Surgical and Non-Surgical Treatment for Painful Knee or Shoulder Joints
Your knees and shoulders are the most flexible joints in your body, allowing you to pivot and rotate in many positions. However this flexibility is also what makes these joints susceptible to instability and injury.
At Torrance Memorial we offer the full spectrum of treatments for painful knee and shoulder joints, from physical therapy to leading edge surgical options. Our expert orthopedic surgeons will take the time to accurately diagnose your condition and offer innovative solutions to help you get back to the activities you enjoy.
At Torrance Memorial we offer the full spectrum of treatments for painful knees and shoulders, from physical therapy to leading edge surgical options.
Diseases of the Joints
Osteoarthritis ("Wear-and-Tear Arthritis)
The most common type of joint arthritis is osteoarthritis. This is often referred to as "wear-and-tear" arthritis, and it results in the wearing away of the normal smooth cartilage until bare bone is exposed causing severe pain.
Unlike osteoarthritis, which is a "wear and tear" phenomenon, rheumatoid arthritis is a chronic inflammatory disease that results in joint pain, stiffness and swelling. The disease process leads to severe, and at times rapid, weakening of multiple joints, resulting in severe pain and loss of function.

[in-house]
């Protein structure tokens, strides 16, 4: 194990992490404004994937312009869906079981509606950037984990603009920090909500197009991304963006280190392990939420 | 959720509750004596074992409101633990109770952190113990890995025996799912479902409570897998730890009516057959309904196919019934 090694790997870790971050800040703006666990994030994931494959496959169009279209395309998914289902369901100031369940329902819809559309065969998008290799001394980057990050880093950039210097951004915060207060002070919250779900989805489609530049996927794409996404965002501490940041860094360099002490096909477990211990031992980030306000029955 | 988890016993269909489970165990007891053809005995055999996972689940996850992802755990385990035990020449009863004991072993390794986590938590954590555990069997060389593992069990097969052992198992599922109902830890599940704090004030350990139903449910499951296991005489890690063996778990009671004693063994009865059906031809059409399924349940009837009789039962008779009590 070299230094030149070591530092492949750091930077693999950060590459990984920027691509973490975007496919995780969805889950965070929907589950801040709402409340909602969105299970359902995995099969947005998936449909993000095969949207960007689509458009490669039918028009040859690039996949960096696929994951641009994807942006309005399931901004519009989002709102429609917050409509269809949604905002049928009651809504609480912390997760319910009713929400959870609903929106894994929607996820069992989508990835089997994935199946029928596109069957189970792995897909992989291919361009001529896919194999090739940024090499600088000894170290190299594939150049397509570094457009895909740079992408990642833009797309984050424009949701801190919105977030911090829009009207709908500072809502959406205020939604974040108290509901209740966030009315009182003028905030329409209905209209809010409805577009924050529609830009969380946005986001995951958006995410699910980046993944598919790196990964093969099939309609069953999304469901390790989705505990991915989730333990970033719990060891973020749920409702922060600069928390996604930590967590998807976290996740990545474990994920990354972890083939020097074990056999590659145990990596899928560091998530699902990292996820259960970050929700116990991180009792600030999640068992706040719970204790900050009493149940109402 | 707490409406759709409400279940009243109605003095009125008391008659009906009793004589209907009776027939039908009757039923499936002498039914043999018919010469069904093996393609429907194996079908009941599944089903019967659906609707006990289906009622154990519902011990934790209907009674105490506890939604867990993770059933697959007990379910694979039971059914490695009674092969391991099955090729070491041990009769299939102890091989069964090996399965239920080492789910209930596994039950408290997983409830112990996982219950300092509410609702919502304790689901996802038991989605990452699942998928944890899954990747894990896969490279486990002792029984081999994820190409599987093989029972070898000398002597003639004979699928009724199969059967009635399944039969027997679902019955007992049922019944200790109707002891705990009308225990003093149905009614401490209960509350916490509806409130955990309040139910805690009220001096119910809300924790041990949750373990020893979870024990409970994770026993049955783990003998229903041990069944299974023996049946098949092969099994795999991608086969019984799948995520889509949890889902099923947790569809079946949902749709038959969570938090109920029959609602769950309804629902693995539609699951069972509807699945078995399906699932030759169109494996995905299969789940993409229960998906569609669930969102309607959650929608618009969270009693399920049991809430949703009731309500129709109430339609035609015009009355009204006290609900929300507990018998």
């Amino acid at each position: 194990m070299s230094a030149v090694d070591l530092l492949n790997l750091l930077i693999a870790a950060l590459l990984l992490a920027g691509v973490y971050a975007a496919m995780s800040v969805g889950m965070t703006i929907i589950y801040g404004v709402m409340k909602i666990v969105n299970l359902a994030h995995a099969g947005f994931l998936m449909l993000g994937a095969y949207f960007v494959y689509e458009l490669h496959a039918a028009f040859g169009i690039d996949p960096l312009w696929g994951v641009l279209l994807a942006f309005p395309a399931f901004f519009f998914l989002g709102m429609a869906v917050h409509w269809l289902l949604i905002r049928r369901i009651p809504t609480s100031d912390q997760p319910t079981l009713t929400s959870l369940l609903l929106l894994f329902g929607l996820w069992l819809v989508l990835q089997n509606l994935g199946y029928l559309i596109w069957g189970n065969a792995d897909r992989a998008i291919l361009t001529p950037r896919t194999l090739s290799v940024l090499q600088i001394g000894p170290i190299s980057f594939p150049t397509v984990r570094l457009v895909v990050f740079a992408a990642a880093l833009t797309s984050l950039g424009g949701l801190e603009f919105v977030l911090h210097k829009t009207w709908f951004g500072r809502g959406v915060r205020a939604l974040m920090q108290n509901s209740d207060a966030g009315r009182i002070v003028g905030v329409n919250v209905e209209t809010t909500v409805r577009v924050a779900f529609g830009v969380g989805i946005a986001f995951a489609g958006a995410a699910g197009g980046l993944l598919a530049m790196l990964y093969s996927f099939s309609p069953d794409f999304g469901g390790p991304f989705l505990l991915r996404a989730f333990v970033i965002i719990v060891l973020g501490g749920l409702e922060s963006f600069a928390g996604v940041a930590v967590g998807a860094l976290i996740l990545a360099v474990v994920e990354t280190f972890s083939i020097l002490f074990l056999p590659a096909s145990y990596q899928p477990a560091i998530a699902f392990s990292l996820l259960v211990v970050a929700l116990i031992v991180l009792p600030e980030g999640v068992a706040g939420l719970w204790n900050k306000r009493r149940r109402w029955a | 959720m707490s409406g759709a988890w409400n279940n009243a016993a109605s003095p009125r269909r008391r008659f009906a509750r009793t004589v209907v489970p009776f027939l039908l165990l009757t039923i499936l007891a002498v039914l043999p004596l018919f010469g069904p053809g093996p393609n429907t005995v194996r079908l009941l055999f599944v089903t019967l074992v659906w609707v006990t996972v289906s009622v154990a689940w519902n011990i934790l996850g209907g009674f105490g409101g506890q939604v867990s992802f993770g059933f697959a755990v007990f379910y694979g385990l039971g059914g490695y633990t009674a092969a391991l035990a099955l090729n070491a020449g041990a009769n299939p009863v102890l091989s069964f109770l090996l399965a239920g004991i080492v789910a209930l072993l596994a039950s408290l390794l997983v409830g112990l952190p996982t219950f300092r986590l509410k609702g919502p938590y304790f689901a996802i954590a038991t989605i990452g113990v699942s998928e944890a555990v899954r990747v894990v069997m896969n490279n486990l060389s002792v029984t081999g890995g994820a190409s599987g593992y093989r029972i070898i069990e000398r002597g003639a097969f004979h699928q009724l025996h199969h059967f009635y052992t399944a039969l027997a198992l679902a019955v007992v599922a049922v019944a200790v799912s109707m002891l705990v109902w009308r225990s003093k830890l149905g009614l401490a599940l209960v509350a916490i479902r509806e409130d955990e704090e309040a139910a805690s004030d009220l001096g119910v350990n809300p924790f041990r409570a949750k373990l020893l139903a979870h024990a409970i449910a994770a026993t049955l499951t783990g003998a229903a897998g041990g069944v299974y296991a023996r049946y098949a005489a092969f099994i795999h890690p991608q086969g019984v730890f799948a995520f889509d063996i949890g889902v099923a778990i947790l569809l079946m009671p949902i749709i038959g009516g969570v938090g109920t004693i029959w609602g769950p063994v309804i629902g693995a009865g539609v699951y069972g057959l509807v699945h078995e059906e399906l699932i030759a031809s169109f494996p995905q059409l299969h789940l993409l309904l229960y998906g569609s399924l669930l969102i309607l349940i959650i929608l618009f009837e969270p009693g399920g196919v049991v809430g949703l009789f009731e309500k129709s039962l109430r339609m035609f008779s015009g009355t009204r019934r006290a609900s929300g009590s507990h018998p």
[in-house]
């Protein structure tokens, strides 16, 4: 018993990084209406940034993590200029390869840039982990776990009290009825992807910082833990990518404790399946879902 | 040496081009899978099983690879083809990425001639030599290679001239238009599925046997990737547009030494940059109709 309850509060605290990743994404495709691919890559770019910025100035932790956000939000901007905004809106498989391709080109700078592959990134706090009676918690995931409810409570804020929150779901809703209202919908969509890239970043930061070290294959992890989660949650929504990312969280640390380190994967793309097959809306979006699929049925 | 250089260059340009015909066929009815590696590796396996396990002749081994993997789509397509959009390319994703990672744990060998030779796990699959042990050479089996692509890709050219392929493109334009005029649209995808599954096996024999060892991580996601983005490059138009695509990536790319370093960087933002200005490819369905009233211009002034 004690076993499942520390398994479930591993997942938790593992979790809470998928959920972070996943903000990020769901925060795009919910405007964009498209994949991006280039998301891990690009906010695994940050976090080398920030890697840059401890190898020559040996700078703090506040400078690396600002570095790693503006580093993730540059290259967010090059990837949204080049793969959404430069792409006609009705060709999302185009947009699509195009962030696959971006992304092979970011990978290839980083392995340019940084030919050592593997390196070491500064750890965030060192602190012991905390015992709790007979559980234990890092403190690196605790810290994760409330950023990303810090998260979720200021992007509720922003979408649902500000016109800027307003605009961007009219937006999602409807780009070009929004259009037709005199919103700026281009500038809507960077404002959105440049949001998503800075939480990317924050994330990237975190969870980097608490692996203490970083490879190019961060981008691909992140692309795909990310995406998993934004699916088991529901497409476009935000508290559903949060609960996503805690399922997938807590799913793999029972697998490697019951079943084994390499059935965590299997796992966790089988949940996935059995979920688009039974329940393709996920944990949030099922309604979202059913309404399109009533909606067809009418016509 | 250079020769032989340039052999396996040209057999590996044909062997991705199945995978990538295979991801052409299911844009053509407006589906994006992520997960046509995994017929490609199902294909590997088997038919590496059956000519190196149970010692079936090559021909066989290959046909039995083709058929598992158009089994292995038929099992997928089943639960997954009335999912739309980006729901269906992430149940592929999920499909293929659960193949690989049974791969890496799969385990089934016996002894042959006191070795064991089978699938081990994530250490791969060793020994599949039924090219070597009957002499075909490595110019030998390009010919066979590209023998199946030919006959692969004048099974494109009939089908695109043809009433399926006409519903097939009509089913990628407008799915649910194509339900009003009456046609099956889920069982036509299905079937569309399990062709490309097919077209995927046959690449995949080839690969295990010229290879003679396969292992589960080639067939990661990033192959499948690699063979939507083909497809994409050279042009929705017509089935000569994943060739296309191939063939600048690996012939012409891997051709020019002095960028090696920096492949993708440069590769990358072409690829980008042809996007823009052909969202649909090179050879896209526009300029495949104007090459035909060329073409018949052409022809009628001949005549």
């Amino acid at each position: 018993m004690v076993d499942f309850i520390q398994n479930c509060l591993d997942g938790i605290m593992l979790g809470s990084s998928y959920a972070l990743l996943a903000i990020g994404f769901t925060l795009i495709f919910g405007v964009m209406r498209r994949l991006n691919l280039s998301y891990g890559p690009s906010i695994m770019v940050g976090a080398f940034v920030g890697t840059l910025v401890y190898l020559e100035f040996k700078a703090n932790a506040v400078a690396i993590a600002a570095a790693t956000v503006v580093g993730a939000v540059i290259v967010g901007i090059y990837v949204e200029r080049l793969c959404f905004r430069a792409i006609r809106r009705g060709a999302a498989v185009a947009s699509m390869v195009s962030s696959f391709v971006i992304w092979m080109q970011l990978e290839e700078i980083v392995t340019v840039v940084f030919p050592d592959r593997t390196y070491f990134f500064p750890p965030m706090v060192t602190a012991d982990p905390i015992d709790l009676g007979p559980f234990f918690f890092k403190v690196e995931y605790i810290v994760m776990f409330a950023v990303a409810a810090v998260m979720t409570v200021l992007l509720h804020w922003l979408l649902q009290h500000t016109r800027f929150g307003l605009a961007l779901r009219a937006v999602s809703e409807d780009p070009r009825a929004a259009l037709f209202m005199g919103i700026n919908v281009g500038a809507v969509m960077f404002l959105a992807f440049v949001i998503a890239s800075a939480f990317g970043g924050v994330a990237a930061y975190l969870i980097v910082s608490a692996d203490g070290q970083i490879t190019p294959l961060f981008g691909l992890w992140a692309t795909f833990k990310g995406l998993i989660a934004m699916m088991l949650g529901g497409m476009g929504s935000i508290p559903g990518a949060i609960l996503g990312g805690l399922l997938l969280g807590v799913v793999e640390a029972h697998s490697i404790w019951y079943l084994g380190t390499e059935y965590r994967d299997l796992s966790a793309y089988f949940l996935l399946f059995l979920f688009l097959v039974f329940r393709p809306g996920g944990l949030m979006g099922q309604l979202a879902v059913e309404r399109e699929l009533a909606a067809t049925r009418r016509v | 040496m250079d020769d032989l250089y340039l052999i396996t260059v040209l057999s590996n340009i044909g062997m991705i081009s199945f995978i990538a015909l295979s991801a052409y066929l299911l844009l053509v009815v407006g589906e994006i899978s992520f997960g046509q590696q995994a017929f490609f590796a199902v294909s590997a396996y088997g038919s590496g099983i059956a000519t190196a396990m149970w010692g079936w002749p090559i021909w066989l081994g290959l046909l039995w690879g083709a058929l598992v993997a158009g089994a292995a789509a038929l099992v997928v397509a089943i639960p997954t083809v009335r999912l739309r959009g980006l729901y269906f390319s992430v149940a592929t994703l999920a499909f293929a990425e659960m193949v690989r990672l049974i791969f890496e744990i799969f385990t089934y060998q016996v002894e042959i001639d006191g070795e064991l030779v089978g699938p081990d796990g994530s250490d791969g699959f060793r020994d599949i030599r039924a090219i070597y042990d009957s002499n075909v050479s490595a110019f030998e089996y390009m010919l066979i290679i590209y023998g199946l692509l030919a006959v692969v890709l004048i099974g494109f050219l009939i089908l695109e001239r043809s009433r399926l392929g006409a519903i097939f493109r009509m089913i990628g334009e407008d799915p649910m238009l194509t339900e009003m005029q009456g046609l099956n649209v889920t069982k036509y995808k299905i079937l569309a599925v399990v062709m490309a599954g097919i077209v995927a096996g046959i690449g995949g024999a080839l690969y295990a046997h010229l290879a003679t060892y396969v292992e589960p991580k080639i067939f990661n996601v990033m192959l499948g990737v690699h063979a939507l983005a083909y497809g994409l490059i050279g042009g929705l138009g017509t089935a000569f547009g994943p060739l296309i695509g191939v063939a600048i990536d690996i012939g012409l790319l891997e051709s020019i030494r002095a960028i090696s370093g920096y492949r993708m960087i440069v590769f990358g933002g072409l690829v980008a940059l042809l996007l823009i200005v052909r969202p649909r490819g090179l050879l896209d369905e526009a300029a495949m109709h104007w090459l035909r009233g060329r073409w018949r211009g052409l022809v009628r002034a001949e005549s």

Total and Partial Joint Replacement
Joint pain occurs when the cartilage connecting bones wears away or is damaged. When this happens to the knee or shoulder, replacement may be the only solution that can enable a patient to return to an active lifestyle. Joint replacement can reduce pain, restore movement to the joint and improve the overall quality of a patient's life. When only a portion of the joint is damaged, a partial joint replacement may be all that's needed.
Arthroscopic surgery is a common orthopedic technique that is often used to diagnose and treat problems in joints.
Arthroscopy is performed by inserting a tiny camera attached to a fiber-optic light source through a small incision (about one centimeter) and into the joint. The camera allows the surgeon to visualize the inside of the joint on a television monitor during the procedure, which involves pumping fluid through the joint to clear debris from the joint. One or more other incisions may be made to insert instruments that can treat a variety of conditions.